The new G350d is the consummate blend of G-Class styling, complete with visible (antique-value) door hinges and rugged go-anywhere capability. Powered by a 3.0-litre six-cylinder turbo-diesel engine, with an output of 286bhp and a whopping 442lbs ft of pulling verve, it is the most potent diesel engine to have ever been fitted to a G-Class. It can accelerate from 0 to 60mph in a moderate 7.1s and has a top speed of 124 mph. It delivers up to 29.4mpg on the official combined fuel cycle and emits 252g/km of CO2 (dependent on wheel size).
Merc’s evolutionary newcomer comes as standard with 20-inch AMG multi-spoke light alloy wheels, LED high-performance headlights, electrically adjustable and heated wing mirrors, leather seats, 12.3-inch cockpit display and 12.3-inch media display. Ambient interior lighting, with a choice of eight colours, AMG bodystyling, electrically adjustable/heated front seats, with memory function, heated rear seats and a full suite of driver and safety assistance programs that include blind spot assist and active distance cruise control. Keyless-Go start:stop, active lane keeping assist, Thermotronic automatic climate control, with three climate zones, and radiator grille with chrome trim elements complete the package.
In typical Mercedes-Benz form, there is a number of option packages available at significant extra cost. The Premium package costs £5,995 and comes with Multibeam intelligent light system, adaptive air suspension, Burmester sound system, interior air ionisation, ambient interior lighting, with a choice of 64 colours, sliding sunroof and a parking package with a 360o camera.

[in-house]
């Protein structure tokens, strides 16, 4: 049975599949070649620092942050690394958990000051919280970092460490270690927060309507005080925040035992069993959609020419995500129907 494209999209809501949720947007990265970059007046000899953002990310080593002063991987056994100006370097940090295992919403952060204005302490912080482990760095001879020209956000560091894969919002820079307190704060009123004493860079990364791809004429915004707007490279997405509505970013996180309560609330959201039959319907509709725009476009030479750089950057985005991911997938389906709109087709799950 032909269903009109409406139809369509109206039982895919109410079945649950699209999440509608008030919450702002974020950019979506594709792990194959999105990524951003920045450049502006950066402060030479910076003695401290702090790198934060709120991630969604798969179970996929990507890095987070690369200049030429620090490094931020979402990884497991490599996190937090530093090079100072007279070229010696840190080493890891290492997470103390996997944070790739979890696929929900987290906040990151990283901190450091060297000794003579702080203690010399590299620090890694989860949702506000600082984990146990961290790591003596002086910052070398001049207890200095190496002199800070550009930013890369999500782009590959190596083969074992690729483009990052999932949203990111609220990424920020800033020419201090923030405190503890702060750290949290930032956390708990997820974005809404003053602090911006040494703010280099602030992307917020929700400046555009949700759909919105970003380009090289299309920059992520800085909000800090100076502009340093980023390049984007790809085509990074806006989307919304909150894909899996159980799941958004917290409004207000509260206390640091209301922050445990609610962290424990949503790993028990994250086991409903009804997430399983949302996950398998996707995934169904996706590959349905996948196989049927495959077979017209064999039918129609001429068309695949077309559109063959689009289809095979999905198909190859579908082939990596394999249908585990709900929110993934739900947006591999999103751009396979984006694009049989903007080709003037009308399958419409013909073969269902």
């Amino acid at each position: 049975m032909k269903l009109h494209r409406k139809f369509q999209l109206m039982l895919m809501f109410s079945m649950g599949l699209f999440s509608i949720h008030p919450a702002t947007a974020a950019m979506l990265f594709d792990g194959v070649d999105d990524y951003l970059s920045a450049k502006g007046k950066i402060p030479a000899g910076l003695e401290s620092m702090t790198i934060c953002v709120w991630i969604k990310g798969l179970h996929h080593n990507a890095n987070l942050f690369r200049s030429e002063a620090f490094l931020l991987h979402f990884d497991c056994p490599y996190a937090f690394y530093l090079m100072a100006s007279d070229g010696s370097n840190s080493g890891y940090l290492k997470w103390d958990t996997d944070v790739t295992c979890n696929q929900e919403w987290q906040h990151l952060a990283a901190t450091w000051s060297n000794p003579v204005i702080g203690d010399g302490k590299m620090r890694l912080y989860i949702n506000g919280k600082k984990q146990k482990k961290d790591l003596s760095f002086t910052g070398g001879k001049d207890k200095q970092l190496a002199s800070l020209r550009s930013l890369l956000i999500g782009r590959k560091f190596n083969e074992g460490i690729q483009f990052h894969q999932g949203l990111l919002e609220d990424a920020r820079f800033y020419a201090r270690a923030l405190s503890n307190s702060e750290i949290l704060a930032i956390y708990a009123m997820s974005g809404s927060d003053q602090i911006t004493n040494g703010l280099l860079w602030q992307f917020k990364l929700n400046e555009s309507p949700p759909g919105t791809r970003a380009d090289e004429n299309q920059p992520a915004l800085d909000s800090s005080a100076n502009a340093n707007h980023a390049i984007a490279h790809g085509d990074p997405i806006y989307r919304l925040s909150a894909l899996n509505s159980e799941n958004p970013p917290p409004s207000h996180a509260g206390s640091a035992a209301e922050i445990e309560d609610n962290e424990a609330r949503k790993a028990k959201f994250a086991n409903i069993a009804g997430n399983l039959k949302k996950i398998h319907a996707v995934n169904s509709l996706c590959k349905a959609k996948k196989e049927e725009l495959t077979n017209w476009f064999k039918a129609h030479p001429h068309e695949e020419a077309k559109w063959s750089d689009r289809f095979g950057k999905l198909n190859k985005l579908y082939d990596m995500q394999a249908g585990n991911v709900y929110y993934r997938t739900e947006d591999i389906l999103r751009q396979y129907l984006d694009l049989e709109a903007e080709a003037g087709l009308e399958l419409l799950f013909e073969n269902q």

The Night package can be added for £1,700 and includes 20-inch AMG multi-spoke light alloy wheels painted in black, with a high-sheen finish, darkened indicators and tail lights, black radiator grille, black exterior mirrors, heat-insulating dark-tinted glass and black spare-wheel ring. The Winter package costs £1,750 and brings a heated windscreen and auxiliary heater with remote control, although a heated steering wheel is available in conjunction with the Winter package for an additional £275. The Rear Seat Entertainment package is available for £2,995 and comprises two 10-inch touchscreen displays, a digital TV tuner, integral media player and Internet access.
Of course, whether you would entrust your £100k-plus Merc Gelandewagen to the rigours of farm work, haring along forestry tracks, or even being parked at the cattle auction, would always be in question…but, then, Range Rovers of a similar price-tag are almost de rigueur in that segment, so who knows? To be fair to Suzuki, the much-valued tiddler in this specialist trio, even in top SZ5 trim, there is not much to be desired. It possesses all of the gear of the Merc, just at a sixth the price. The same applies to the returning, half-the-price Jeep, which we are testing imminently. While it is sad that Land Rover has still not presented its replacement for the much-loved Defender, we are informed that it should be along later this year, the company’s much-heralded problems notwithstanding.
Conclusion: If your desire is for the most capable 4x4s available, your choice is presently limited to the three brands mentioned but the new Merc G350d is a welcome addition for hardened (and wealthy) enthusiasts.